The prevalence of asthma has been increasing, affecting more than 300 million
patients worldwide,1 including 5.4 million in the UK alone – one in 11 people.2
Each day, 185 people in the UK are admitted to hospital with an exacerbation of their
asthma with, on average, 3 people a day dying as a result.2 Overall, 1,320 asthma
deaths were reported in England and Wales in 2017, up 25% in the past decade3
and in Scotland asthma related deaths were reported as 133 in 2016.4
Asthma has no single cause. Genetic predisposition is clear from the literature,
however gene-by-environment interaction is likely to be responsible for the
global variation in asthma prevalence.
Asthma presents in a heterogeneous way but can be categorised into two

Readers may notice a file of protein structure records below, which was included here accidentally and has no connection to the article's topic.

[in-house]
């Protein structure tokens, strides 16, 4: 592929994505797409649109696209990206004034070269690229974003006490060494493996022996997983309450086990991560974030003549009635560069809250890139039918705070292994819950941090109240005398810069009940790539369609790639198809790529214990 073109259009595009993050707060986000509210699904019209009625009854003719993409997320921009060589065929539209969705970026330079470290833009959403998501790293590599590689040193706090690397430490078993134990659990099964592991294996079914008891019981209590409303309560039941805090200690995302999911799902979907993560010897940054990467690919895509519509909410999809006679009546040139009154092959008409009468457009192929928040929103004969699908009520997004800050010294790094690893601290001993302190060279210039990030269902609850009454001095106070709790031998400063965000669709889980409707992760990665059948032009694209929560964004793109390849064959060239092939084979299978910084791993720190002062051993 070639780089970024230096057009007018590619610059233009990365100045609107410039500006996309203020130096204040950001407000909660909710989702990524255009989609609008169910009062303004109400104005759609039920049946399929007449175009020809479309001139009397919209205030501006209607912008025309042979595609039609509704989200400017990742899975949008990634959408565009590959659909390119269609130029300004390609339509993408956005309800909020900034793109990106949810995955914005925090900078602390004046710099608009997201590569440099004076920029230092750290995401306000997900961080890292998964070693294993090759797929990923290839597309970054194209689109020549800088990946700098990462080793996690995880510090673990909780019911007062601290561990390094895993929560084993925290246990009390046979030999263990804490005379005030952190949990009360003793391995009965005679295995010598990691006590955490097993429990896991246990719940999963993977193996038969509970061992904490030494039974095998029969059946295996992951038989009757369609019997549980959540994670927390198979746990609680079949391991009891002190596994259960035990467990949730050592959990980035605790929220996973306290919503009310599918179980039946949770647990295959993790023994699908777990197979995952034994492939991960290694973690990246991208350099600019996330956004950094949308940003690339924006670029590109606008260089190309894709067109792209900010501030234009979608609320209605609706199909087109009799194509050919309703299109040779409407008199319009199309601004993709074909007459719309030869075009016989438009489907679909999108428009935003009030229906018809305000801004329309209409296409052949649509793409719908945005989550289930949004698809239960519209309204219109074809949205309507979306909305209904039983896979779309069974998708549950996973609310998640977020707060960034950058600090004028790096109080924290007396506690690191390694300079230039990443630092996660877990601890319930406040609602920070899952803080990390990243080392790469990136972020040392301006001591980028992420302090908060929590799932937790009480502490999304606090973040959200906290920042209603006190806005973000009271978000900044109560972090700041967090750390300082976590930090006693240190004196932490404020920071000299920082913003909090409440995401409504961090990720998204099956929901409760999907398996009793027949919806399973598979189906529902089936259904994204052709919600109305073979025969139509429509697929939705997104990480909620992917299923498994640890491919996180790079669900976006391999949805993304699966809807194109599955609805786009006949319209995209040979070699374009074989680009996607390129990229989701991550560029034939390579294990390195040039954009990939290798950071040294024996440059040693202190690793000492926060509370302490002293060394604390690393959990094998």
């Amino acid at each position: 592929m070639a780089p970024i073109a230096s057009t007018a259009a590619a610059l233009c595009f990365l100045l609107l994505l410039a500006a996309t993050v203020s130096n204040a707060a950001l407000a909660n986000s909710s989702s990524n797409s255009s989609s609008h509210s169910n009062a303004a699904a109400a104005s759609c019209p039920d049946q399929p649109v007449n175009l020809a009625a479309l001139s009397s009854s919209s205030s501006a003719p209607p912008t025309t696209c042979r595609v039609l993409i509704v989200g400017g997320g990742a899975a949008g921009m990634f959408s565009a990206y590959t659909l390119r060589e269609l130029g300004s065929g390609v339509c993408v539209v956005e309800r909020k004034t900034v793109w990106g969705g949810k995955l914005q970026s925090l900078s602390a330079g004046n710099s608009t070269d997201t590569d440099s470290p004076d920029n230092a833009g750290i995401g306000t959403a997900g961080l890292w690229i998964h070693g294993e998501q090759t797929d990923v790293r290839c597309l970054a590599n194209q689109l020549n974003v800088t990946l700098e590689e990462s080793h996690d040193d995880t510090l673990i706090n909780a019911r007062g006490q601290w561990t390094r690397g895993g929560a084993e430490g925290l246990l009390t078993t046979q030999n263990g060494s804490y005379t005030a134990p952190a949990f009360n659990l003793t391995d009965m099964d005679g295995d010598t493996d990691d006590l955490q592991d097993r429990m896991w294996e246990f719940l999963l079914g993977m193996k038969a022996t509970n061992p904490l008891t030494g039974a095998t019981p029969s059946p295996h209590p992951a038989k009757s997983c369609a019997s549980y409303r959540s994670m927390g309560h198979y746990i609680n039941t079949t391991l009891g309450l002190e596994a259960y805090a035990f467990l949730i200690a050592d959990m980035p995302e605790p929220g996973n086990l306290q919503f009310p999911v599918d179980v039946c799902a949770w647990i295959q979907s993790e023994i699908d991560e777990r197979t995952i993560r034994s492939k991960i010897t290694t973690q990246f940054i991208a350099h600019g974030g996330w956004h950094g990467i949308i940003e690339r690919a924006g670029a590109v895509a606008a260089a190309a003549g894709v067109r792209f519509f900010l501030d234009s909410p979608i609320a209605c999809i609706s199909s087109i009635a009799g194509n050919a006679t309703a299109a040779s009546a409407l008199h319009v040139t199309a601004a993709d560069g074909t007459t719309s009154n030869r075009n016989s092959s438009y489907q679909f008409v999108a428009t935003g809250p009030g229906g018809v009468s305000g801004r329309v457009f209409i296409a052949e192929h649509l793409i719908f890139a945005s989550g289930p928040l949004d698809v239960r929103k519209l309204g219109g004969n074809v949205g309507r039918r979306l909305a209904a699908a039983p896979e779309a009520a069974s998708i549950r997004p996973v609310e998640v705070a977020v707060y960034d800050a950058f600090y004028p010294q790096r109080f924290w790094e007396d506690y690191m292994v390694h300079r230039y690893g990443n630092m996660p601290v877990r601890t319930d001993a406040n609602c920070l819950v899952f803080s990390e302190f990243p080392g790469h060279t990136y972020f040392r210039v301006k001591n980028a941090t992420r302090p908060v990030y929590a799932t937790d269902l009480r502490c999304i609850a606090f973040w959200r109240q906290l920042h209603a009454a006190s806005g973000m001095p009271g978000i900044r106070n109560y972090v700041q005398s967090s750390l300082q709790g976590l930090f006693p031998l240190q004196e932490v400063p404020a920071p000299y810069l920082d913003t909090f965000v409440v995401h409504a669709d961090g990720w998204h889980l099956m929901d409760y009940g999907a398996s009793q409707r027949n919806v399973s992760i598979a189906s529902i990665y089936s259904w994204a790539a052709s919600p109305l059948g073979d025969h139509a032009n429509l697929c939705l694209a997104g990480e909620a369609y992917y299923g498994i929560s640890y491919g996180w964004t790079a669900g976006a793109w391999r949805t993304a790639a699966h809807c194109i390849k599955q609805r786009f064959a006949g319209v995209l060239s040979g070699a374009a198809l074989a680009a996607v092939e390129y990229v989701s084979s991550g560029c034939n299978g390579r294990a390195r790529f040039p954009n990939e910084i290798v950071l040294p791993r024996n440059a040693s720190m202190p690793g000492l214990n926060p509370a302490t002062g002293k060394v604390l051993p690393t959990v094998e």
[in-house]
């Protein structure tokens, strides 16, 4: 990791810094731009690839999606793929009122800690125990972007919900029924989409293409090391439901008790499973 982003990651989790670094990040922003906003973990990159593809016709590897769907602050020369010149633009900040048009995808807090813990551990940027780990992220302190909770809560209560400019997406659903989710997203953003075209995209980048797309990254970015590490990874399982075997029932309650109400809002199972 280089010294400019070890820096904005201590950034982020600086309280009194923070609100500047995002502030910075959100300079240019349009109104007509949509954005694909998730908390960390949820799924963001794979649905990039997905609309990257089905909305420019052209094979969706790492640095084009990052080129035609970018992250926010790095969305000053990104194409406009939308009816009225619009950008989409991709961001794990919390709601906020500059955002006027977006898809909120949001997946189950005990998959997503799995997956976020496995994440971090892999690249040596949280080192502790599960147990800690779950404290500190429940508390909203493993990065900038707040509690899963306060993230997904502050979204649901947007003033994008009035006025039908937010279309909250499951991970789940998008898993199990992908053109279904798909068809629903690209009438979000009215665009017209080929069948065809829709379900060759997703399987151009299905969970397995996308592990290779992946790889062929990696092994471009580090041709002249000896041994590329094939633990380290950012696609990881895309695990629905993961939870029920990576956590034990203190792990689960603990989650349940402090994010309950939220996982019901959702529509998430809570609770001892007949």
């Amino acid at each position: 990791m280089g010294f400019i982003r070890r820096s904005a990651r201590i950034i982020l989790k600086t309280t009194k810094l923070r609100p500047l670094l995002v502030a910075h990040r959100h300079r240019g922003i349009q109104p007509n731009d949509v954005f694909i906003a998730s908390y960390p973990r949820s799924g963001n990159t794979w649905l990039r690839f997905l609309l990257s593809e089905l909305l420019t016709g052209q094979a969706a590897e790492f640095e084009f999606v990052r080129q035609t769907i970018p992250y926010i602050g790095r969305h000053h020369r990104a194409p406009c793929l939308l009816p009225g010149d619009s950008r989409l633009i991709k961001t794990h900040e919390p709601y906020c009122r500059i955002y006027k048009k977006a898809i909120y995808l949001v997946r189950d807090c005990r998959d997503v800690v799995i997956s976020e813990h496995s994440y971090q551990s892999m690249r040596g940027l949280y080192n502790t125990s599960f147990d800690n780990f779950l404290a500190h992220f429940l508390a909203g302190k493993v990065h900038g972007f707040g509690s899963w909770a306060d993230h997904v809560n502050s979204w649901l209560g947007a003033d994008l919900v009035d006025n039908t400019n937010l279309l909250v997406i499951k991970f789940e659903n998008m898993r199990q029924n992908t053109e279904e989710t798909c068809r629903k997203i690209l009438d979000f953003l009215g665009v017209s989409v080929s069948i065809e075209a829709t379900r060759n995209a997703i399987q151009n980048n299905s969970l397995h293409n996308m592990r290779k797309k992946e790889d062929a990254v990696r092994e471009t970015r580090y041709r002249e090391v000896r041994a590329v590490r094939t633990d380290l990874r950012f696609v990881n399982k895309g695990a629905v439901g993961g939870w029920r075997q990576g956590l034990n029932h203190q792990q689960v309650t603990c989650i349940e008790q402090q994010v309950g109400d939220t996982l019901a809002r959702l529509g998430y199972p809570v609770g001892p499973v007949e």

forms: Type 2 asthma (driven by type 2 inflammation) and non-Type 2 asthma.
Within these two divisions are further subdivisions, known as “phenotypes”.
Asthma is a heterogeneous chronic respiratory disease affecting millions of adults and children worldwide11Facts & figures
Patients with uncontrolled persistent asthma may also
experience impaired lung function, risk of long-term
side effects, and poor QoL13–17
Various comorbidities are often associated with asthma. These can influence the clinical expression of asthma, alter asthma responses to therapy and ultimately reduce a patient’s QoL18Explore the data
Explore the key drivers of Type 2 inflammationSee the science
CD4+, cluster of differentiation 4-positive T cell; IgE, immunoglobulin E; IL, interleukin; ILCs, innate lymphoid cells; ILC2, type 2 innate lymphoid cells; QoL, quality of life; Th, T helper cells.References: